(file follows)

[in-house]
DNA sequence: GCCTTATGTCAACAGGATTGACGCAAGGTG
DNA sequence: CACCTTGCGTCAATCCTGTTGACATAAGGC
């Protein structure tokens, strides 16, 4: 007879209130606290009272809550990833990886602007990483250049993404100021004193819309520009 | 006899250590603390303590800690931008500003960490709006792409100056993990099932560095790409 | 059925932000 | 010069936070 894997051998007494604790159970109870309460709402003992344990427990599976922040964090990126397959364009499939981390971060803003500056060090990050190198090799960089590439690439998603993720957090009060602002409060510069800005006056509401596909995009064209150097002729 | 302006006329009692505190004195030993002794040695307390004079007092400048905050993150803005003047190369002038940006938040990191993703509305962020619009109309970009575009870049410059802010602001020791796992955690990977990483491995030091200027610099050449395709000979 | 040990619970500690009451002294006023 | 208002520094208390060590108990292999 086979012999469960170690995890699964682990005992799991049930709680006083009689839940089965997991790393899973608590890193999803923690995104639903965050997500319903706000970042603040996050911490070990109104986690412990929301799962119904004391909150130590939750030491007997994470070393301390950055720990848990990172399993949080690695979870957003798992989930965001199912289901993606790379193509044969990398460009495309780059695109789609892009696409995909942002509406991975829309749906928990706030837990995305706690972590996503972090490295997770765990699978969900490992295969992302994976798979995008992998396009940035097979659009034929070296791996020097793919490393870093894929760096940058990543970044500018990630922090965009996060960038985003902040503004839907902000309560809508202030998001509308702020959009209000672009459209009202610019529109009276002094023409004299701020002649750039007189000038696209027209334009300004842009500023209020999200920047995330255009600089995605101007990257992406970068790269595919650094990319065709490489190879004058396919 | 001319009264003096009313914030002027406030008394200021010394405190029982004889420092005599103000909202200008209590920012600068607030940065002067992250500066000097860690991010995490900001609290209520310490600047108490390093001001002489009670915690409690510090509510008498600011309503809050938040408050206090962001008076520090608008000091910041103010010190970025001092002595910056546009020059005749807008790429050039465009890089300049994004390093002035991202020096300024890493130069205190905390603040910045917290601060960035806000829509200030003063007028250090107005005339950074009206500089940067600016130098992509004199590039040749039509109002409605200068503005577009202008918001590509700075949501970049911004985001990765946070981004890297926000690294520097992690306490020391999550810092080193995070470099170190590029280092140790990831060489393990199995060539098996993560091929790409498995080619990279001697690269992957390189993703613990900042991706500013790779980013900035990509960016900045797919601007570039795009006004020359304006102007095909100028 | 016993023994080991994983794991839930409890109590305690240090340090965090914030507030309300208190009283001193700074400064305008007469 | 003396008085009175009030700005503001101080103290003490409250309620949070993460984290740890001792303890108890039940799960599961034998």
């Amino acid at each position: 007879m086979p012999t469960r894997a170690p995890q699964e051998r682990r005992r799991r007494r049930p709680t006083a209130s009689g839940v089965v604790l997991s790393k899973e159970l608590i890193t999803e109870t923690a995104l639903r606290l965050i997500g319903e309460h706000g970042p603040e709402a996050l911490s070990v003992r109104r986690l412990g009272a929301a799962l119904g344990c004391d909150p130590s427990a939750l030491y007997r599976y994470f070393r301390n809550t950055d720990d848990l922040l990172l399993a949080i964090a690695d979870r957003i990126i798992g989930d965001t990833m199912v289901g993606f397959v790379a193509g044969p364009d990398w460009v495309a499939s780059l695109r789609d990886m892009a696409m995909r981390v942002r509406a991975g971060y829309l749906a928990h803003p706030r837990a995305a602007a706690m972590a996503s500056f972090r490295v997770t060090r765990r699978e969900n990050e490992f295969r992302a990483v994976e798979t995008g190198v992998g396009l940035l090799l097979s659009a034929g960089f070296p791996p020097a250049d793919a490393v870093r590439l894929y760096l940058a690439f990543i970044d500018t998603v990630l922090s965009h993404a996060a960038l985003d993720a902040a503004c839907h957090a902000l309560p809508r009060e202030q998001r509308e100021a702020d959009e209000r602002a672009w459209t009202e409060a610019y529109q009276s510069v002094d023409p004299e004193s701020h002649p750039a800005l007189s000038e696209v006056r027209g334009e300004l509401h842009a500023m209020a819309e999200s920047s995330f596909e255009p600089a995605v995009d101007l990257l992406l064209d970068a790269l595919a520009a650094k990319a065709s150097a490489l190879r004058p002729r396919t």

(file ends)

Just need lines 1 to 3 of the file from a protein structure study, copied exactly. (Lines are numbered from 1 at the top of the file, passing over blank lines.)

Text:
[in-house]
DNA sequence: GCCTTATGTCAACAGGATTGACGCAAGGTG
DNA sequence: CACCTTGCGTCAATCCTGTTGACATAAGGC